Tongue thrusting is a tongue movement in the mouth that pushes forward and backward against the teeth. It is also called an oral motor disorder because it usually becomes a subconscious habit. As the tongue thrusts into the mouth, it can cause problems with speech, feeding, orthodontics, and swallowing. The tongue thrust is commonly seen in children with a lisp or speech delay, which are common signs of tongue thrust, as any pediatrician will tell you.
This blog post will talk about tongue thrusting and how to stop it at home. We will also discuss how this disorder can affect your child’s growth and development. But before we get into that, let’s understand what tongue thrusting is and how it affects your child’s tongue muscles.
What is a Tongue Thrust?
A tongue thrust is a swallowing pattern in which an individual pushes the tip of the tongue against or between the teeth. It is an abnormal orthodontic condition, also known as an “open bite,” that is most common in children. A tongue-thrust is when you push your tongue forward when swallowing, speaking, or relaxing. The muscle function behind tongue thrusting can result in misalignment of the teeth that can even affect adulthood.
If you are experiencing problems with mouth breathing or perhaps an inability to swallow correctly, you should seek consultation with your dentist or orthodontist about ways to stop tongue thrusting.
What Causes Tongue Thrusting?
Thrusting your tongue forward can be a symptom of several issues. In a narrow palate, the upper jaw bone is too narrow, meaning a regular open mouth can’t be achieved because it isn’t wide enough. It impedes normal swallowing and could lead to orthodontic treatment and even Invisalign.
This condition could also require speech therapy in the future. The good news is that this treatment is usually adequate.
When the tonsils are large and covered in white matter, it can cause issues with speech and swallowing. – Prolonged use of bottles or pacifiers after 4 to 5 years of age, thumb sucking. If your child has been using a bottle or pacifier for more than five years, it may be time to switch back to nipples.
More enormous mouths mean your child can take in more milk, which is beneficial for speech and teeth development. However, if your child continues to thumb feed after four to five years old, there could be underlying issues causing the behavior, such as allergies or congestion.
Is there a Tongue Thrust Treatment?
Tongue thrusting is an orthodontic condition commonly seen in children. It is characterized by the forward movement of the tongue tip between the teeth to meet the lower lip during swallowing. Treatment for tongue thrusting may involve exercises, dietary changes, and orthodontic appliances. Hair ties or braces can be used to correct tongue thrusting.
However, if tongue thrusting remains uncorrected, orthodontic problems may occur, such as open bites, crooked teeth, etc. These issues can be minimized by timely treatment and attention to your child’s dental health.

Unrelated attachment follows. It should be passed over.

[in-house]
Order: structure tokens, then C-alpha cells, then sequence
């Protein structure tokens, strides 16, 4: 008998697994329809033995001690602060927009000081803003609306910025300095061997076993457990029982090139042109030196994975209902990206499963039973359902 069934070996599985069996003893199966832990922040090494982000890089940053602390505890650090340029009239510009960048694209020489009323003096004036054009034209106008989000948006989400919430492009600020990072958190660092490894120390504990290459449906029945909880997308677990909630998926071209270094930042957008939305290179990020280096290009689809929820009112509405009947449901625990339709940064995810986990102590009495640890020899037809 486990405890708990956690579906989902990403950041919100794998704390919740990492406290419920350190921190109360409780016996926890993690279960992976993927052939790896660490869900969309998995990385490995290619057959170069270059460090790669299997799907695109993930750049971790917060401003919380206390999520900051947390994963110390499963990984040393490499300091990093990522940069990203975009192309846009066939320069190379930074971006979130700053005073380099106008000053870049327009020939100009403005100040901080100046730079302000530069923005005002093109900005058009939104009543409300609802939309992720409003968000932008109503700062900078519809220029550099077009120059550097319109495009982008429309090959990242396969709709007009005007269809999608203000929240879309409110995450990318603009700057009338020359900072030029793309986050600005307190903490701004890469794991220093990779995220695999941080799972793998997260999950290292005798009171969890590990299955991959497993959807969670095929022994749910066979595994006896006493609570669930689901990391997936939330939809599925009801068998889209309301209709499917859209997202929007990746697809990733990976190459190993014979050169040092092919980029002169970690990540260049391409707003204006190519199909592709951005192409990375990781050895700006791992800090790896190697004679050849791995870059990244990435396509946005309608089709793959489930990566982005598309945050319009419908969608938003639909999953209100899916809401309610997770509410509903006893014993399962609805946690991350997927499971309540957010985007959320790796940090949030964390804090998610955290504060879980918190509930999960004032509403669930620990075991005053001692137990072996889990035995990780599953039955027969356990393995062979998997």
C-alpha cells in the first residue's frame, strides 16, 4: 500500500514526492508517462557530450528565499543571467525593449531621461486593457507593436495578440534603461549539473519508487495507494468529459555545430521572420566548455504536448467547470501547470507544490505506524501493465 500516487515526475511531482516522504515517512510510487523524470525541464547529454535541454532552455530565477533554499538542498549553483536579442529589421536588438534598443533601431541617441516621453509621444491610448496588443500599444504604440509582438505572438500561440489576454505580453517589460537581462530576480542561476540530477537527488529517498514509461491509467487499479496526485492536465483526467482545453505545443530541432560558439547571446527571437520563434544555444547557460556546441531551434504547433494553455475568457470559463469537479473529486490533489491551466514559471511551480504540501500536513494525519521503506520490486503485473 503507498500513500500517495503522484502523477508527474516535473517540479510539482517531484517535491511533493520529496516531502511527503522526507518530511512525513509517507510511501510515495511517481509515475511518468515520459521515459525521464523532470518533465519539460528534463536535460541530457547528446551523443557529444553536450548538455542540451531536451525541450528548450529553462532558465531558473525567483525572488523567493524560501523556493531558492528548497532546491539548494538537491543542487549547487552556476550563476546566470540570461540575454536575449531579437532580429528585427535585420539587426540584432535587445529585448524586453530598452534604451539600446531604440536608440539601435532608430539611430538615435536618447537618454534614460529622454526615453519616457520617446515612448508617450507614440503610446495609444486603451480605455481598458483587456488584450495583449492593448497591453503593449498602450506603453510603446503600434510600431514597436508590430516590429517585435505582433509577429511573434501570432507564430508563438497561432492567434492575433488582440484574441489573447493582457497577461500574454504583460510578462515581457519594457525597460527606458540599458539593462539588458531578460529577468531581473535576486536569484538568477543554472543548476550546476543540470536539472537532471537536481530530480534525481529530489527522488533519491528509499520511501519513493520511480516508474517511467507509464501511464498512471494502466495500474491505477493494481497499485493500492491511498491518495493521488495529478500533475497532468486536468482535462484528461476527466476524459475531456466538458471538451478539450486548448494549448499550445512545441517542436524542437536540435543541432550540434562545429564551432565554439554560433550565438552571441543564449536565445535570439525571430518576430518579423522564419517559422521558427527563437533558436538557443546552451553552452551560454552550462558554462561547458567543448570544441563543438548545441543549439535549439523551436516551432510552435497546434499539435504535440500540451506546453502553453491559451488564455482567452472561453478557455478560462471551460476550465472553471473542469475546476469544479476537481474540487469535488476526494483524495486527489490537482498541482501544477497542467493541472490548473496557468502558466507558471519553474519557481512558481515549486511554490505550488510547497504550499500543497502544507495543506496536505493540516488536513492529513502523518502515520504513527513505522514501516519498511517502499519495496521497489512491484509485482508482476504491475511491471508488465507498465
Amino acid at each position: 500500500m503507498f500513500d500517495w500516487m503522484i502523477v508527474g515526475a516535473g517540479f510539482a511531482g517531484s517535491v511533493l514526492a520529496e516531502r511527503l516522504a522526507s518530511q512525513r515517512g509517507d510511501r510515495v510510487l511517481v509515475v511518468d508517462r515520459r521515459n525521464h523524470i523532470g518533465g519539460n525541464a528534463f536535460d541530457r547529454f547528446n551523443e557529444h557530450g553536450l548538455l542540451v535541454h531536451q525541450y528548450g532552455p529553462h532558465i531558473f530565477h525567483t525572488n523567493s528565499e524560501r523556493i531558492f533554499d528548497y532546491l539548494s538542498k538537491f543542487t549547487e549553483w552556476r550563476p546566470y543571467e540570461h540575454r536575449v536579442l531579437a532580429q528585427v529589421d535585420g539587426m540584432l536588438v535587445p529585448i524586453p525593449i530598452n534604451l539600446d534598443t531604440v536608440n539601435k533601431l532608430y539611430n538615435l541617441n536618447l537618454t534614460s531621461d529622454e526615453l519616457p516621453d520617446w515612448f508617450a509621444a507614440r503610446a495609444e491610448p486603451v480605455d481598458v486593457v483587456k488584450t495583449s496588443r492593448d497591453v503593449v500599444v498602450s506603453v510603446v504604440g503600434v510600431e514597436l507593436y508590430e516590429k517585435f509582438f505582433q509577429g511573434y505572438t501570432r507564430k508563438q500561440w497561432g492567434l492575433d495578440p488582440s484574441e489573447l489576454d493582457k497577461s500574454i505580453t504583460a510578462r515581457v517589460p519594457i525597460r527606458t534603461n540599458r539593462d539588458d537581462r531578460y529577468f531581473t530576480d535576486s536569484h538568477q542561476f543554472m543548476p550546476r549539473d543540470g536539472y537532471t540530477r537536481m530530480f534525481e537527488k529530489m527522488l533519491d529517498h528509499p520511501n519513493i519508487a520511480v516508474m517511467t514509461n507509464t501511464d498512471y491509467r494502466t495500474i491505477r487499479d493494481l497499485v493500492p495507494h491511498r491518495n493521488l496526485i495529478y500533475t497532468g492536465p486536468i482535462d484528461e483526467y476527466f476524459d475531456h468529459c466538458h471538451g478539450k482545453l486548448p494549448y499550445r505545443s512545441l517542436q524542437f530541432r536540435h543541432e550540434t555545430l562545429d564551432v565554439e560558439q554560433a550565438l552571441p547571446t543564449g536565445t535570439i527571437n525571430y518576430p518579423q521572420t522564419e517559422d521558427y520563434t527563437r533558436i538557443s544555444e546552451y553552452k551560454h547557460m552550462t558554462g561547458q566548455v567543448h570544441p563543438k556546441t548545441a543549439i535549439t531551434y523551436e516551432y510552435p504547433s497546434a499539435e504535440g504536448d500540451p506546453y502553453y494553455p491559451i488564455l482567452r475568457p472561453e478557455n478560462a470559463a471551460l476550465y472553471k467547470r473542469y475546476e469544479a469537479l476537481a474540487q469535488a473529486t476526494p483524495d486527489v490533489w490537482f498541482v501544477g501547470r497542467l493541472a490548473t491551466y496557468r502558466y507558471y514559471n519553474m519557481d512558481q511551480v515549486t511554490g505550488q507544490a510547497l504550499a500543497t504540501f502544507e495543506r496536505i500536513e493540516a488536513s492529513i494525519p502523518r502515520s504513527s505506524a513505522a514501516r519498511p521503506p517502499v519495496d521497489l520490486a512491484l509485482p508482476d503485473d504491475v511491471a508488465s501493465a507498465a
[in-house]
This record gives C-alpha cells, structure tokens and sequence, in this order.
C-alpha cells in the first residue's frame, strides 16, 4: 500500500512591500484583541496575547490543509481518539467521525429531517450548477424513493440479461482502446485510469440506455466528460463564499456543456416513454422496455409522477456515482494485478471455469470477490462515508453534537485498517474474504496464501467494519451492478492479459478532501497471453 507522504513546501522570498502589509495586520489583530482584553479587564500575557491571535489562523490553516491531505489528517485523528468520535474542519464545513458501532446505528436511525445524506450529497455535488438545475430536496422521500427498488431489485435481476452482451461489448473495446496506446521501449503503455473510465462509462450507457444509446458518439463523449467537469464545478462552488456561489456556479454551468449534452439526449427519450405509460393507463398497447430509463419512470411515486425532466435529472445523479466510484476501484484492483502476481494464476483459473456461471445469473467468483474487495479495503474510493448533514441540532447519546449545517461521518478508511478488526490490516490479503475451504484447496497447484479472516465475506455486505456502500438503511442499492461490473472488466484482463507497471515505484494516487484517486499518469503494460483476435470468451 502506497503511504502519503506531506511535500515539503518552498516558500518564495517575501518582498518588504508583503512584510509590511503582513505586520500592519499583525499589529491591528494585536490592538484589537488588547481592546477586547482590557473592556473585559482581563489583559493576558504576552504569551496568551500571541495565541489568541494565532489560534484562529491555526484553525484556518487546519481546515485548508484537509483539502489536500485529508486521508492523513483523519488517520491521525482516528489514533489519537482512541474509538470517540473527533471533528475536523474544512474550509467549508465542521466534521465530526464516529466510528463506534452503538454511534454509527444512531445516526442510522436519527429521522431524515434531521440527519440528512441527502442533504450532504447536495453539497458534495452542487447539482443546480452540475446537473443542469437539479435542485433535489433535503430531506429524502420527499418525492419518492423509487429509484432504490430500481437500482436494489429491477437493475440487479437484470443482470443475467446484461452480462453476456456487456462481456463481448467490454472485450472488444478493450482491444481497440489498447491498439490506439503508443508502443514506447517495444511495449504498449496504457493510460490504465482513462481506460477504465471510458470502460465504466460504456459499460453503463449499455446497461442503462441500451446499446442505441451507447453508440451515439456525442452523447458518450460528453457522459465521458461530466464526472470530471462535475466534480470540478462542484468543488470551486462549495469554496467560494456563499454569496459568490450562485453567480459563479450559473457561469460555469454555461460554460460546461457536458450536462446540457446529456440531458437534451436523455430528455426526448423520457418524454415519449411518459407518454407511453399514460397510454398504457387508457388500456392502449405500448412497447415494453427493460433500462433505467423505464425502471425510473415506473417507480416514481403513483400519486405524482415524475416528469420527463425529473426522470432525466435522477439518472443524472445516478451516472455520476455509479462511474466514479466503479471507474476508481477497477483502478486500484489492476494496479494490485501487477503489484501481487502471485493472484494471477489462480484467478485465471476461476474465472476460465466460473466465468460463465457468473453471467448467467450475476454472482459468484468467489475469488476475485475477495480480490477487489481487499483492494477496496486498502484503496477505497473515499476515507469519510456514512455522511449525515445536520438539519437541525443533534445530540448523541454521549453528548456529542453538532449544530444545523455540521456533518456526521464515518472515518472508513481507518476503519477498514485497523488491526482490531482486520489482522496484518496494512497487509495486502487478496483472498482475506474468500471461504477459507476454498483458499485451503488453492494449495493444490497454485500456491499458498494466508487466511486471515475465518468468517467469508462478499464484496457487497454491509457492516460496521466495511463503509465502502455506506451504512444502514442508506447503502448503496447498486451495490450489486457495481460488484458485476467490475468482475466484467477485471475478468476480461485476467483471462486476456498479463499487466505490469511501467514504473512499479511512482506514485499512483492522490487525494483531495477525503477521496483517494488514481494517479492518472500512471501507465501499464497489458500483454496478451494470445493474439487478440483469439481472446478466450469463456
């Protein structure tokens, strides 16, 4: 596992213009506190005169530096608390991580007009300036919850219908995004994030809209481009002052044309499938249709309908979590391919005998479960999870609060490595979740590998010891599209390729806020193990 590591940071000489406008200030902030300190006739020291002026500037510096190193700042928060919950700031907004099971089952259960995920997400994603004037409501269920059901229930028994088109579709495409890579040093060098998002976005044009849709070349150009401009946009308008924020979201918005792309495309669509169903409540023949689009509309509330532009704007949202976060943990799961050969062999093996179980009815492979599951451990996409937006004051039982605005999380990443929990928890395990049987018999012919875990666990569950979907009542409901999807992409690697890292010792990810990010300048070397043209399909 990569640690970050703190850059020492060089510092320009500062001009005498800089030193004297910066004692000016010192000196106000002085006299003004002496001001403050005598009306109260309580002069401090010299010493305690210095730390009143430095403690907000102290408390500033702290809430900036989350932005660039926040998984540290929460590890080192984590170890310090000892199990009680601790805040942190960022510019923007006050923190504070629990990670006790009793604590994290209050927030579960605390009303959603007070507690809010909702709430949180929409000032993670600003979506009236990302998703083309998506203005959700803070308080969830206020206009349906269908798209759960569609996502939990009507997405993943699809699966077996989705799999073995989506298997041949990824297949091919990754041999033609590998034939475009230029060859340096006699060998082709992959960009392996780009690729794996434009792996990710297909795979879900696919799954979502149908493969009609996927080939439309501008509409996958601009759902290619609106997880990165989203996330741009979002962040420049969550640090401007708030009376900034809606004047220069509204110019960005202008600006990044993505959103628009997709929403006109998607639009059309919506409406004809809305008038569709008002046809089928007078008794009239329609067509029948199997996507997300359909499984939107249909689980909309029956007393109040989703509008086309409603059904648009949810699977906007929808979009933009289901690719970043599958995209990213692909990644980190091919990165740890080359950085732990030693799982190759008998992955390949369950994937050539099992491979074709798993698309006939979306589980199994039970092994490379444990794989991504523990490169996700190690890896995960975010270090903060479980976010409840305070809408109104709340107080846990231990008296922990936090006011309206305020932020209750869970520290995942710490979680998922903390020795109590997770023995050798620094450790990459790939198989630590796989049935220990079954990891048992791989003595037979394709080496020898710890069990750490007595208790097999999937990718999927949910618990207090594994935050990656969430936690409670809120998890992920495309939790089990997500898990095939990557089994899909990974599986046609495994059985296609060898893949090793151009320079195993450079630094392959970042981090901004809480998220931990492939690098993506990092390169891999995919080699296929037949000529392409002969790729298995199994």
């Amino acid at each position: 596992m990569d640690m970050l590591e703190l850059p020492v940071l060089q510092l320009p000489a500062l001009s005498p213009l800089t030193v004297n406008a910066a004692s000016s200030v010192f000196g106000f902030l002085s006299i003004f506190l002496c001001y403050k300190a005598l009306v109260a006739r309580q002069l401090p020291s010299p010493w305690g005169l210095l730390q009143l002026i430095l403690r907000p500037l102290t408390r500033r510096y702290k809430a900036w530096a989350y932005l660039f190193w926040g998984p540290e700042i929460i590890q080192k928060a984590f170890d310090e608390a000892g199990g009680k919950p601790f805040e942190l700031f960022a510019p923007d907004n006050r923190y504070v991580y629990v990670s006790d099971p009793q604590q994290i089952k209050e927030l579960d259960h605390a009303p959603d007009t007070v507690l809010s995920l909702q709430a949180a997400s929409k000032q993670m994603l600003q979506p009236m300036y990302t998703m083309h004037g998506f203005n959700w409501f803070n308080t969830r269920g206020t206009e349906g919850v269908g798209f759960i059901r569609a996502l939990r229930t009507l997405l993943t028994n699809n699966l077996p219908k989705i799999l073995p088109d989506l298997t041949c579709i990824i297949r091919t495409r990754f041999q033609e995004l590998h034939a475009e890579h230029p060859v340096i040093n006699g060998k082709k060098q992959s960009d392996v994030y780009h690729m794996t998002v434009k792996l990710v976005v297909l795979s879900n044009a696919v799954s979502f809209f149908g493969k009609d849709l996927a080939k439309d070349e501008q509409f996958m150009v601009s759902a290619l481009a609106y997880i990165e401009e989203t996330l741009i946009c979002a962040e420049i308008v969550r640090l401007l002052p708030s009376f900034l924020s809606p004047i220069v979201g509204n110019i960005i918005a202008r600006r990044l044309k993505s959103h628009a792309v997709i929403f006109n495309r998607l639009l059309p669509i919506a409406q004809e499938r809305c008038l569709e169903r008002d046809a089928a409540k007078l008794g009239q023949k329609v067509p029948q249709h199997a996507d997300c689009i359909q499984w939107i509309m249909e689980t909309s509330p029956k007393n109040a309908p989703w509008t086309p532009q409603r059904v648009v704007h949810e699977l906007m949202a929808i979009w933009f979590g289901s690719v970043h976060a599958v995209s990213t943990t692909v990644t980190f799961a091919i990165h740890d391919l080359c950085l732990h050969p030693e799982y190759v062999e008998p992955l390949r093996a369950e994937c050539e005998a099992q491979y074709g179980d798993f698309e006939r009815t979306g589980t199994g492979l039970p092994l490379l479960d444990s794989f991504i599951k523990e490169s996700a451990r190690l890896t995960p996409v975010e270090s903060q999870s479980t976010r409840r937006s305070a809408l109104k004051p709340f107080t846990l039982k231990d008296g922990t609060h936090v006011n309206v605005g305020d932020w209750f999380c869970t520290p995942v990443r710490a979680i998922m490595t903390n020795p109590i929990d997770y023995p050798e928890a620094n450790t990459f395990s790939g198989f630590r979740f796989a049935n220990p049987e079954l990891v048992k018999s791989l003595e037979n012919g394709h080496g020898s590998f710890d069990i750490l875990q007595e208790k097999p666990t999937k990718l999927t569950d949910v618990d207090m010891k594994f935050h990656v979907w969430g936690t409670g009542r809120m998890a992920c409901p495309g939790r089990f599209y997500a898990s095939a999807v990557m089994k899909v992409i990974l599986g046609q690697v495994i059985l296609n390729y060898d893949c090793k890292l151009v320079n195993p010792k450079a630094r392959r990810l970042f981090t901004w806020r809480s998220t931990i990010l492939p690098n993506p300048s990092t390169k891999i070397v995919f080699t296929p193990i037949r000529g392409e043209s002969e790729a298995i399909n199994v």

How to Stop a Tongue Thrust at Home
There are many natural ways to stop tongue thrusting without expensive or invasive treatment. One of the simplest is to place sugar-free lifesavers on the tip of your tongue to weaken the habit. This will help you develop the skill of swallowing without tongue thrusting, which can be challenging when swallowing large mouthfuls of food. Another step is to bite down with good teeth alignment when swallowing.
This helps to force the mouth closed and stop tongue thrusting, as well as preventing food from falling out of the mouth or getting caught between the teeth. Finally, keep your lips apart when swallowing to observe if there is any squishing between them in the mirror.
If you notice any of these signs of tongue thrusting, you can press the tip against the roof of your mouth and bite your teeth together to stop the habit. By taking these simple steps, you can stop tongue thrusting for good and enjoy better swallowing and speech abilities.
What kind of issues can tongue thrust lead to?
In infants, tongue thrusting is the usual way of feeding. It slows down as the child ages, but it may persist as an annoyance or habit in some people.
Tongue thrusting can lead to open bites, which are open teeth caused by tongue thrust. These open bites can cause tooth decay and gum problems. Digit sucking and pacifier usage are also reasons why tongue thrusting occurs. It can also lead to speech impediments such as lisping due to the abnormal orthodontic condition that develops from the open bite.
If the habit isn’t adequately treated, tongue thrusting can lead to functional issues with their dental health, such as misalignments of teeth like an underbite with their lower teeth or bad bites in general. It can also lead to problems with speech development, requiring correction using a speech therapist.
A tongue thrust is a condition of the mouth and speech in which the tongue pushes against the front teeth when pronouncing certain sounds. This results in improper speech and bad oral health. If you’re experiencing tongue thrusting, here are some tips that can help you get rid of it: